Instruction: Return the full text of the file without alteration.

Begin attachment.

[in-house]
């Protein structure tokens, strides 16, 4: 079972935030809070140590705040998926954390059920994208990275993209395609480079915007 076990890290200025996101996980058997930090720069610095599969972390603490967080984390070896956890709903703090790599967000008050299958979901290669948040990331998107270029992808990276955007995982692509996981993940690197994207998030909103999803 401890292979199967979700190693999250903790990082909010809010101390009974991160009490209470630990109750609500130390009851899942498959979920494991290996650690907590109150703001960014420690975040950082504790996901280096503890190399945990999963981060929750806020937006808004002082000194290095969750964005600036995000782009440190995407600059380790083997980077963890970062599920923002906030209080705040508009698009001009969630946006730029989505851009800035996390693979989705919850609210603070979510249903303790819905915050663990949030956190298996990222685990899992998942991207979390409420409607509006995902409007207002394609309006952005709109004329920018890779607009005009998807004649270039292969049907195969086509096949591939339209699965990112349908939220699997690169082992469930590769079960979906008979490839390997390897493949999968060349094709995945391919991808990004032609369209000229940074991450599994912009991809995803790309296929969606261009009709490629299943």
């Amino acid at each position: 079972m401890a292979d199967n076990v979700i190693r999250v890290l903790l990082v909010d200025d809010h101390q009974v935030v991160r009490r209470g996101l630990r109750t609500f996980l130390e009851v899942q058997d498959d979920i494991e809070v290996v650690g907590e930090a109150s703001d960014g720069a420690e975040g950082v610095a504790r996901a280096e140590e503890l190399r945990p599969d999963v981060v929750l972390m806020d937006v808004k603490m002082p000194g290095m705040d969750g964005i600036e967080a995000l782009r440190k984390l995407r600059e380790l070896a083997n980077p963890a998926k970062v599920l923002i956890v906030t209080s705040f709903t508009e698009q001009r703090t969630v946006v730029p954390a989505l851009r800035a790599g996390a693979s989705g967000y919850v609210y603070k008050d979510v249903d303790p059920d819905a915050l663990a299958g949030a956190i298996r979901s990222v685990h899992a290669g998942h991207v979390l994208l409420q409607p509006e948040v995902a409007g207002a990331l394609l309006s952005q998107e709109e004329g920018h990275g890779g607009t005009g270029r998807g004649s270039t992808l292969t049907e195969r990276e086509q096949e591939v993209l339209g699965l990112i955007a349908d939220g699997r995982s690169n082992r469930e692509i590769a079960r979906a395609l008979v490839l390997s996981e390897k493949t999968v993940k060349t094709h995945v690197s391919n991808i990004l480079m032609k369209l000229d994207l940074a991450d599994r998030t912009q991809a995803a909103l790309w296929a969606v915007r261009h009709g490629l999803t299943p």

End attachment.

[in-house]
């Protein structure tokens, strides 16, 4: 079972935030809070140590705040998926954390059920994208990275993209395609480079915007 076990890290200025996101996980058997930090720069610095599969972390603490967080984390070896956890709903703090790599967000008050299958979901290669948040990331998107270029992808990276955007995982692509996981993940690197994207998030909103999803 401890292979199967979700190693999250903790990082909010809010101390009974991160009490209470630990109750609500130390009851899942498959979920494991290996650690907590109150703001960014420690975040950082504790996901280096503890190399945990999963981060929750806020937006808004002082000194290095969750964005600036995000782009440190995407600059380790083997980077963890970062599920923002906030209080705040508009698009001009969630946006730029989505851009800035996390693979989705919850609210603070979510249903303790819905915050663990949030956190298996990222685990899992998942991207979390409420409607509006995902409007207002394609309006952005709109004329920018890779607009005009998807004649270039292969049907195969086509096949591939339209699965990112349908939220699997690169082992469930590769079960979906008979490839390997390897493949999968060349094709995945391919991808990004032609369209000229940074991450599994912009991809995803790309296929969606261009009709490629299943």
């Amino acid at each position: 079972m401890a292979d199967n076990v979700i190693r999250v890290l903790l990082v909010d200025d809010h101390q009974v935030v991160r009490r209470g996101l630990r109750t609500f996980l130390e009851v899942q058997d498959d979920i494991e809070v290996v650690g907590e930090a109150s703001d960014g720069a420690e975040g950082v610095a504790r996901a280096e140590e503890l190399r945990p599969d999963v981060v929750l972390m806020d937006v808004k603490m002082p000194g290095m705040d969750g964005i600036e967080a995000l782009r440190k984390l995407r600059e380790l070896a083997n980077p963890a998926k970062v599920l923002i956890v906030t209080s705040f709903t508009e698009q001009r703090t969630v946006v730029p954390a989505l851009r800035a790599g996390a693979s989705g967000y919850v609210y603070k008050d979510v249903d303790p059920d819905a915050l663990a299958g949030a956190i298996r979901s990222v685990h899992a290669g998942h991207v979390l994208l409420q409607p509006e948040v995902a409007g207002a990331l394609l309006s952005q998107e709109e004329g920018h990275g890779g607009t005009g270029r998807g004649s270039t992808l292969t049907e195969r990276e086509q096949e591939v993209l339209g699965l990112i955007a349908d939220g699997r995982s690169n082992r469930e692509i590769a079960r979906a395609l008979v490839l390997s996981e390897k493949t999968v993940k060349t094709h995945v690197s391919n991808i990004l480079m032609k369209l000229d994207l940074a991450d599994r998030t912009q991809a995803a909103l790309w296929a969606v915007r261009h009709g490629l999803t299943p």